Despite Mark’s concerns, we also had cornbread and salad to go with the soup. “This is very good, Mrs. Kasdorf,” said Raph.  I smiled.

“What else is in here?” asked Layla.

“Chicken.  Carrots, onions, noodles, and some other things.”

“It’s chicken noodle soup?”

“No,” I said.  “It’s Superhero Soup.  Eat.”  They did.

Finally they all pushed their bowls away.  “Can we go play?” asked Layla.  She and Raph were already to go.

“First, come with me.  I want to show you something.”  They followed me out into the warm April air.

“What’s up?” said Mark.

“This,” I said.  They watched, jaws dropping, as my face frosted over like a December window.  Then the snowball fight began.

The Daily Cabal has ceased; it is no more; it has shuffled off this mortal coil…

Well, at least until we return at some point, like phoenix. Or a zombie. Or, perhaps, some kind of zombie phoenix.

In the meantime, we’d like to leave you with an easy way to explore the stories so far.

Here’s a complete list, organized by author:
All Stories by Author

And here are story lists for individual authors:

Alex Dally McFarlane

Angela Slatter

Dan Braum

David Kopaska-Merkel

Edd Vick

Jason Erik Lundberg

Jason Fischer

Jen Larsen

Jeremiah Tolbert

Jon Hansen

Jonathan Wood

Kat Beyer

Ken Brady

Luc Reid

Rudi Dornemann

Sara Genge

Susannah Mandel

Trent Walters

Between densely gnarled groves, the ruins of Castle Noland rose on Spindle Mountain against the late sun like a needle one cannot spot in the carpet unless the light catches it or he treads on it.  The mountain, though stunted, was steep and crumbled in Yul’s hands–a miracle it had lasted.  It would not bar him from his lost father.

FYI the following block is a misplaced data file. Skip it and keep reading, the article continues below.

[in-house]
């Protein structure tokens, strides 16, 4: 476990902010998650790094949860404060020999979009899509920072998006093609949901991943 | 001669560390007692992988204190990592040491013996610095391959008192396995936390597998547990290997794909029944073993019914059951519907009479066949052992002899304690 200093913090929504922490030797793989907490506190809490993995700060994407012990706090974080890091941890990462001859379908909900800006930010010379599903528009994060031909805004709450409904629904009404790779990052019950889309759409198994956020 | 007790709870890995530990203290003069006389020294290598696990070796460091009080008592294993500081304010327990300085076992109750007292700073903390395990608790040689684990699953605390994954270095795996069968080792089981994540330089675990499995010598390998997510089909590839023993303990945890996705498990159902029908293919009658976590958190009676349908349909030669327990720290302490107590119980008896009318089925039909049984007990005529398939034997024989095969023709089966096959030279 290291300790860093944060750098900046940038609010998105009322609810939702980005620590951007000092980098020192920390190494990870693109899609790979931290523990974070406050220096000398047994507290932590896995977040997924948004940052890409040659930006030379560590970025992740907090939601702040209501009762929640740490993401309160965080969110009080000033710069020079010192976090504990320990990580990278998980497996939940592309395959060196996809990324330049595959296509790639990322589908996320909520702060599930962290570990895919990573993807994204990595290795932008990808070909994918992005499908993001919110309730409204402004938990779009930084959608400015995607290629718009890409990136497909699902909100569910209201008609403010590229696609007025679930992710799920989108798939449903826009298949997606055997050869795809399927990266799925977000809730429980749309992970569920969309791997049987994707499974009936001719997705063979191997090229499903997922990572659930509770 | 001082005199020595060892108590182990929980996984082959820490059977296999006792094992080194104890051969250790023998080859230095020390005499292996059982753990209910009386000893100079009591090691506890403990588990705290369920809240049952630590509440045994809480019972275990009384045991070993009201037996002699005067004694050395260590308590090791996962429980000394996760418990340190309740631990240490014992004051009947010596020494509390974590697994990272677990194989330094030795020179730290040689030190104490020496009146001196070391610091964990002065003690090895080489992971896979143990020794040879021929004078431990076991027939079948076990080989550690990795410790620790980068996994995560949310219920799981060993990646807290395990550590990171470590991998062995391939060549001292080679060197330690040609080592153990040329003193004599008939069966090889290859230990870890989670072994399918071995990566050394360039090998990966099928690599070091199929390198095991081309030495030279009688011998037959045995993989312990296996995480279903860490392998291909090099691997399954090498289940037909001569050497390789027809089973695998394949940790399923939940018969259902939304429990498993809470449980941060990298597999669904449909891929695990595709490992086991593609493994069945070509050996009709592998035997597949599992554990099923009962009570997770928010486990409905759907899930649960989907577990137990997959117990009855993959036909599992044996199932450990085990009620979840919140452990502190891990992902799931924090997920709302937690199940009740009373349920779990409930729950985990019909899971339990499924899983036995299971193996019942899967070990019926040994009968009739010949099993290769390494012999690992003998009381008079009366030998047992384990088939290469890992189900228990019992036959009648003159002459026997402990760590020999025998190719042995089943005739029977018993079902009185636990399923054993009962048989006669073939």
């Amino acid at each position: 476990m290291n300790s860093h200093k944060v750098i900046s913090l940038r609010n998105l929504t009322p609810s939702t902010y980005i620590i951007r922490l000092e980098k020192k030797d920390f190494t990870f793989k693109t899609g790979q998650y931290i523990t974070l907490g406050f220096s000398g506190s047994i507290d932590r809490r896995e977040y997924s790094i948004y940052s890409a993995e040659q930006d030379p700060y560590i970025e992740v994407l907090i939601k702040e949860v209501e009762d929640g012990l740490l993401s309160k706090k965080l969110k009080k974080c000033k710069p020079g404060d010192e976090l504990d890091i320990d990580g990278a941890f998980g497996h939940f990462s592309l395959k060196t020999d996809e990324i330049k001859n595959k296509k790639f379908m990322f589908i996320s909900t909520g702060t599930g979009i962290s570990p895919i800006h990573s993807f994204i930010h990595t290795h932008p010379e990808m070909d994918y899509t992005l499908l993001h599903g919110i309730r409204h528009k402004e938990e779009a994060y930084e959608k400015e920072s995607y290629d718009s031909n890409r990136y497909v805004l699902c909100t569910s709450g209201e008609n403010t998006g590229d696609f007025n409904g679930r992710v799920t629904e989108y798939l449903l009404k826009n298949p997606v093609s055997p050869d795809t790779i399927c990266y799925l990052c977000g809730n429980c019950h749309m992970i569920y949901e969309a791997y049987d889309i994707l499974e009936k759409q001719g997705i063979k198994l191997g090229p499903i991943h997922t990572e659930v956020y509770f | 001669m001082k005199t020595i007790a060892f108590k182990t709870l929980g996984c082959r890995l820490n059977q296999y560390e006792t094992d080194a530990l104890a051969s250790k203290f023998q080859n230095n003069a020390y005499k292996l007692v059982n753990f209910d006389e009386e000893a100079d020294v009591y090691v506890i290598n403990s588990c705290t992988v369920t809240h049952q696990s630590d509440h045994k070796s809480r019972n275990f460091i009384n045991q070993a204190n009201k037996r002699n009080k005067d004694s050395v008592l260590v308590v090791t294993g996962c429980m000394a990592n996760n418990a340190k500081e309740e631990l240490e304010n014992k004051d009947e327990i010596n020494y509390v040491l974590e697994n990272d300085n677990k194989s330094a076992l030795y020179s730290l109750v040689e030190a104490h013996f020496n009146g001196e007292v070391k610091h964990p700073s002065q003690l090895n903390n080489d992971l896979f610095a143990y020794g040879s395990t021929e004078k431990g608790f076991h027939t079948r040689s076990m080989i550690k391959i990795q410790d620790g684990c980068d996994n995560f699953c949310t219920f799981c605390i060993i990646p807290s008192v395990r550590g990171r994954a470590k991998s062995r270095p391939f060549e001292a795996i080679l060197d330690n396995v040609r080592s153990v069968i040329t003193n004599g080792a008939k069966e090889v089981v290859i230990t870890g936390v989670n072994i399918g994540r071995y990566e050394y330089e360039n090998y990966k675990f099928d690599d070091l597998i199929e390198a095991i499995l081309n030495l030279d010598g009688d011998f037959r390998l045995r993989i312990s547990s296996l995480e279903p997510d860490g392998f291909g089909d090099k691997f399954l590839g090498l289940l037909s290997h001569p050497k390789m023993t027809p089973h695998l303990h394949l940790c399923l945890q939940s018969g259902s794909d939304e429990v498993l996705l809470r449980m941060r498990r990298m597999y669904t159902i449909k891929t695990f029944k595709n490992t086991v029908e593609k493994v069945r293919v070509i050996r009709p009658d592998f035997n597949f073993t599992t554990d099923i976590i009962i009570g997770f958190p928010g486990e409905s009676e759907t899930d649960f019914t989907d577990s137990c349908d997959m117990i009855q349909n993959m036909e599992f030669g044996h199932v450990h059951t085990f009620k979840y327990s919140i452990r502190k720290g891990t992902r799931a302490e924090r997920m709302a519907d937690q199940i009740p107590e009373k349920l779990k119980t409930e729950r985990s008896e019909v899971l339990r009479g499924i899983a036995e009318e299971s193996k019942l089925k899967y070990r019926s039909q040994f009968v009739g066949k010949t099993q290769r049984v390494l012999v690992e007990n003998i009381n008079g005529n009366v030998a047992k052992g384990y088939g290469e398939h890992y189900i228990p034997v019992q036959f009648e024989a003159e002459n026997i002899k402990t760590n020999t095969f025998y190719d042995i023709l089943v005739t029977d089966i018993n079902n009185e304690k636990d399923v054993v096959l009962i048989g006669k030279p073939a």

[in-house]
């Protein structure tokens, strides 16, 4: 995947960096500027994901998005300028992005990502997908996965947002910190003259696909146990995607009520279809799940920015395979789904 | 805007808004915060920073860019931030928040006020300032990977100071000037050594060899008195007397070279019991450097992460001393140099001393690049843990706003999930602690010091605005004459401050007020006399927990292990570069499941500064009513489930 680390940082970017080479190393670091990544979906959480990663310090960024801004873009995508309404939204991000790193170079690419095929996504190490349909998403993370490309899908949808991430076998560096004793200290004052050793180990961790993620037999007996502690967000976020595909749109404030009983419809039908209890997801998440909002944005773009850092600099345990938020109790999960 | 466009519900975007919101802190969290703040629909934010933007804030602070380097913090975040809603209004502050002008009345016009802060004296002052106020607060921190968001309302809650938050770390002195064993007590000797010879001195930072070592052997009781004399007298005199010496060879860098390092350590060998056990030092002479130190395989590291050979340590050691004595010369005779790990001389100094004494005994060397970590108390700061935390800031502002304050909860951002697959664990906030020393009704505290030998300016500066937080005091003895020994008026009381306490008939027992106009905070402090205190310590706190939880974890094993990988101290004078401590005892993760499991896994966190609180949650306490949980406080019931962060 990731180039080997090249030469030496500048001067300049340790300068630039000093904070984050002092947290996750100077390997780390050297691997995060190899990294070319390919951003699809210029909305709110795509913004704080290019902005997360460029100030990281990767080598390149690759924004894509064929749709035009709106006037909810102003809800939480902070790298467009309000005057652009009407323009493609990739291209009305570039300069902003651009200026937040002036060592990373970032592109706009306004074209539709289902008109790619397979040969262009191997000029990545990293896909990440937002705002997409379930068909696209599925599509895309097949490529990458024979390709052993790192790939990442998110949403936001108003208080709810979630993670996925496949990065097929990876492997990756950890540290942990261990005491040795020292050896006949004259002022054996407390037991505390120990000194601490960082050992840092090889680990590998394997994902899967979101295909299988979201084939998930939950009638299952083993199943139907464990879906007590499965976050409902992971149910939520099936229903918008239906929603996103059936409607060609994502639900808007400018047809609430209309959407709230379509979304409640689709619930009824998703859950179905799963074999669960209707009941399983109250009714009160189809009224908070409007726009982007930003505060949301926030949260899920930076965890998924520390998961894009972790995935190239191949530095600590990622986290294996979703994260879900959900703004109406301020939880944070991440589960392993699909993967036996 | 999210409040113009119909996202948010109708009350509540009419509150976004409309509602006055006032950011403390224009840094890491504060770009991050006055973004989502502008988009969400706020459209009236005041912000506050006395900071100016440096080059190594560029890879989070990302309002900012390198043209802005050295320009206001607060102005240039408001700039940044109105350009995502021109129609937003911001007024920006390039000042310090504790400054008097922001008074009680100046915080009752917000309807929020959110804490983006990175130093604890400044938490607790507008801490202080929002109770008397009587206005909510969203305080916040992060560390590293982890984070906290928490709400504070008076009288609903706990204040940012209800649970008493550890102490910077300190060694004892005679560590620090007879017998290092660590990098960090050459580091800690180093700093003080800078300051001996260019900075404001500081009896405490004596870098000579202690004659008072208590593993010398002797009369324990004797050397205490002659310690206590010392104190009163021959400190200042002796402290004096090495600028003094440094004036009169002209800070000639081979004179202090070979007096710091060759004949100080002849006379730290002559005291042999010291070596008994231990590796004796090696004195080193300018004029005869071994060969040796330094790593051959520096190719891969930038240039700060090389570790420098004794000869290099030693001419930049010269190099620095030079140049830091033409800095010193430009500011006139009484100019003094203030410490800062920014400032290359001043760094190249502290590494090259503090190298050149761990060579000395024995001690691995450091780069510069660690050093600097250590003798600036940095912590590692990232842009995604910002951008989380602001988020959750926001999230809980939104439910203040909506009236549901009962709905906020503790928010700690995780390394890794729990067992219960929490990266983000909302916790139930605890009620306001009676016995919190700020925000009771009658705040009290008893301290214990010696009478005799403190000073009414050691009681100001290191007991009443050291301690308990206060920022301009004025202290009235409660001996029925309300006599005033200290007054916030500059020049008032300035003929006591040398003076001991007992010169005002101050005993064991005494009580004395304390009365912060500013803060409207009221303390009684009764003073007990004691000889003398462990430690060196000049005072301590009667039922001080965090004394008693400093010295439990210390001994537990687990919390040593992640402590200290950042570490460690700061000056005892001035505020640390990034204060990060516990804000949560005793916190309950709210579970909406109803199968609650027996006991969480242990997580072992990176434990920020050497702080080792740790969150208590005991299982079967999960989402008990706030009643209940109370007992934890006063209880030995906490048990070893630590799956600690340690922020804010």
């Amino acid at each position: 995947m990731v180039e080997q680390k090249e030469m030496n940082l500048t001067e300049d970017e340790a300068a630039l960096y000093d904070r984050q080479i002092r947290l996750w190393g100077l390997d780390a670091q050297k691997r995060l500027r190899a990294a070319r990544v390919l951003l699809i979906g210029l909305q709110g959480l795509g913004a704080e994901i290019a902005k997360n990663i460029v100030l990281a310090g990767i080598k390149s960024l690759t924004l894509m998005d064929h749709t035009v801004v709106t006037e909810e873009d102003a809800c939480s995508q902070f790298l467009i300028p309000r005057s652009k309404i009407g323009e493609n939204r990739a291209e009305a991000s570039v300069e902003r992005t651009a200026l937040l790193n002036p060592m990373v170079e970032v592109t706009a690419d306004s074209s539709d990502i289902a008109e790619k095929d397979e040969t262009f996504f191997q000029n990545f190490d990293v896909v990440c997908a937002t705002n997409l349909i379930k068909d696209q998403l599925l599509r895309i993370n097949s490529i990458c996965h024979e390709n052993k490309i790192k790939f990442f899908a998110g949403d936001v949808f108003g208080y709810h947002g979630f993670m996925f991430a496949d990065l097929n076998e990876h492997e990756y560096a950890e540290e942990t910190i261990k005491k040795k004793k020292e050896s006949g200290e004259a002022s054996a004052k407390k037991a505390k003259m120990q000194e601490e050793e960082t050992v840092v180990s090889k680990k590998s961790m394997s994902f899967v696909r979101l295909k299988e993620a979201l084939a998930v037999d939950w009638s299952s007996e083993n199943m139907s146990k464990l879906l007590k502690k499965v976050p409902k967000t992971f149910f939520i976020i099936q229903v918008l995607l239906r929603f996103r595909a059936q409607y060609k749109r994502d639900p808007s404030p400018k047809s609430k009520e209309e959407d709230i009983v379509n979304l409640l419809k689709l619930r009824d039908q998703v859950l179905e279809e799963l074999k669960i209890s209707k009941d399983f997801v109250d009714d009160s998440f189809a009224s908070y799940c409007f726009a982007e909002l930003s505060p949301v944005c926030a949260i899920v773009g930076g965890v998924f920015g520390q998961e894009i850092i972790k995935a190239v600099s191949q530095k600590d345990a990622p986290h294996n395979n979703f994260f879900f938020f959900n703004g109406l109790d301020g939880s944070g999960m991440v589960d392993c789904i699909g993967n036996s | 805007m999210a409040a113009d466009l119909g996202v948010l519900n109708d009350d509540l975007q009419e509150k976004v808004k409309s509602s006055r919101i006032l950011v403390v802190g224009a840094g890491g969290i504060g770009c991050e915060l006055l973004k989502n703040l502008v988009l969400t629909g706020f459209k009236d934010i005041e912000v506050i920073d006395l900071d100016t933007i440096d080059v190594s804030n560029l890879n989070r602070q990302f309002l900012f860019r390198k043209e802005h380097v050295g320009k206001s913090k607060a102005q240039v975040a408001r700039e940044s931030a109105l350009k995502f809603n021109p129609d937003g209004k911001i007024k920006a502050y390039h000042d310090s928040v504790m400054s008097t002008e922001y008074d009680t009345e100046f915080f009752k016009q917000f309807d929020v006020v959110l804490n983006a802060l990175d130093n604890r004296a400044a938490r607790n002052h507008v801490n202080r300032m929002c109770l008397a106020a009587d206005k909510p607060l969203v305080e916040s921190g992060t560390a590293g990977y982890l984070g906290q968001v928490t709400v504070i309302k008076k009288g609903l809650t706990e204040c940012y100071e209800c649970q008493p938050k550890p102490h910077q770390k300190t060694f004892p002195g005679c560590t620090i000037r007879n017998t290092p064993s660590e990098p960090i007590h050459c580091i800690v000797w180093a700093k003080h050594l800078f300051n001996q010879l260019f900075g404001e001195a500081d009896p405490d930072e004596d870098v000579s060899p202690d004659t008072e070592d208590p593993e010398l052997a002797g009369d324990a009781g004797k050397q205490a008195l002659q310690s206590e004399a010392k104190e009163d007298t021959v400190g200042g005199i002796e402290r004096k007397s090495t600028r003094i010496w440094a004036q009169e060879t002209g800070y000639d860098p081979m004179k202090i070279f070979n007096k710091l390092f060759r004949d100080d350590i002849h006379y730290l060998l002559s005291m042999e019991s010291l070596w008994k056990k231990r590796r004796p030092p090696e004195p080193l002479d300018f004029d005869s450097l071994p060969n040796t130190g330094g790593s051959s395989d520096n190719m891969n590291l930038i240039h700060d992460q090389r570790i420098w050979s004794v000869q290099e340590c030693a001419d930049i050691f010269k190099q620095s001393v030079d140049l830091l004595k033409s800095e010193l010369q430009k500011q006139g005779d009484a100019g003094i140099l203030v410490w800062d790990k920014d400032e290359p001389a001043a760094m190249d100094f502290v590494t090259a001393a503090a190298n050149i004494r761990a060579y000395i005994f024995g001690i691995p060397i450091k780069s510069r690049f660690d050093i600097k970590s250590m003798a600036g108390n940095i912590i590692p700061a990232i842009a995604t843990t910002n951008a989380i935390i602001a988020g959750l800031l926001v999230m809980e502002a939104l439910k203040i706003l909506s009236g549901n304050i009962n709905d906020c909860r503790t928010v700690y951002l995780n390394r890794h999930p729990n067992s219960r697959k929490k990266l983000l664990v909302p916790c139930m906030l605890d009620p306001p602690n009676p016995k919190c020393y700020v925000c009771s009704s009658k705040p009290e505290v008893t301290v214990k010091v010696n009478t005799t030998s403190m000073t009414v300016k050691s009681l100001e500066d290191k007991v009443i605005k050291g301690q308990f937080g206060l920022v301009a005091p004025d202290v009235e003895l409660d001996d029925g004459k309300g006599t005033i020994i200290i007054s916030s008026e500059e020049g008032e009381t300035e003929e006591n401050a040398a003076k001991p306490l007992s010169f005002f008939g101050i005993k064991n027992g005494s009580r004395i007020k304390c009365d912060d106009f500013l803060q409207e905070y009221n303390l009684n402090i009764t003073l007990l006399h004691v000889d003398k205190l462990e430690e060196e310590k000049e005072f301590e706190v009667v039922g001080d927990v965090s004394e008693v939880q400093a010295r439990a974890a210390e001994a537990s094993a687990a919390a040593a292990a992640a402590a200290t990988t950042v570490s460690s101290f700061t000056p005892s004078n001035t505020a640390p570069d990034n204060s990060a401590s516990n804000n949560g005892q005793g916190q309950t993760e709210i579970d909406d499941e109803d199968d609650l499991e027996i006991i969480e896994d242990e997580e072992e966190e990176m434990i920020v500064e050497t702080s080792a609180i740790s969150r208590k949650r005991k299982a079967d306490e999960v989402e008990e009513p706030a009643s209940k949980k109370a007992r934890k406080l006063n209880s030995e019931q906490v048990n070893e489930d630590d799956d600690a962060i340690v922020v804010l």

Castle Noland lacked drawbridges and doors, so Yul made one, knocking down bricks, some of which decomposed to powder.  Sunlight streamed through the roof and holes in the mortar, illuminating dust motes.  One beam shone on a white-bearded, white-robed old man stooped atop his throne:  like God after the sixth day.  The beam moved, and the old man regressed into shadow.

Was this the same man who sent the child Yul on quests:  Track the Amethyst of Memory to the caves of Kaldan, wrestle the Ruby of No Regrets from the King of Cobramen, hunt down the Cape of No Tomorrows through the thorny jungles of Afterwine?

Yul had never put his mind to quests.  He’d set out but–heavy-hearted–stopped to rest on a stump.  Days passed like a clock’s pendulum.  Soon hunger roused his head, and he’d slink home.

Yet Yul fetched the Ruby of No Regrets by trading plastic beads he’d dubbed the Necklace of Deathless Hours:  “Hours slipped without a death if you gripped the necklace righteously.”  True, it’d fail, but had they held it right?

The Ruby had never given Yul the confidence he needed to start his own life.  Instead, Yul had worried over quests his father shipped him on.  Late in his third decade, he, questing, paused at a village, where a gangly girl drew water.  When he asked for a drink, she gave without reservation.

Twelve decades later, he’s returned, to bring Father to a new home among sheep and grapevines.  Yul stood beside the old man:  his white contrasting with the gleaming ruby ring lolling on the right, wrinkled hand.

“Hello?”  The old man leaned forward, milky white eyes scanning the room.  “That you, Spot?  I’ve a doggy biscuit.”

Yul grit his teeth.

“I shouldn’t have let you go.”  The last word was a sob.

Yul wanted to shake the man, ask if a lost dog was all he regretted.

The old man’s body shook violently.  His ribs rippled beneath the robes, coming and going.  “I loved you like a son.”

Yul wrapped his arms around his father, shushing and humming a lullaby.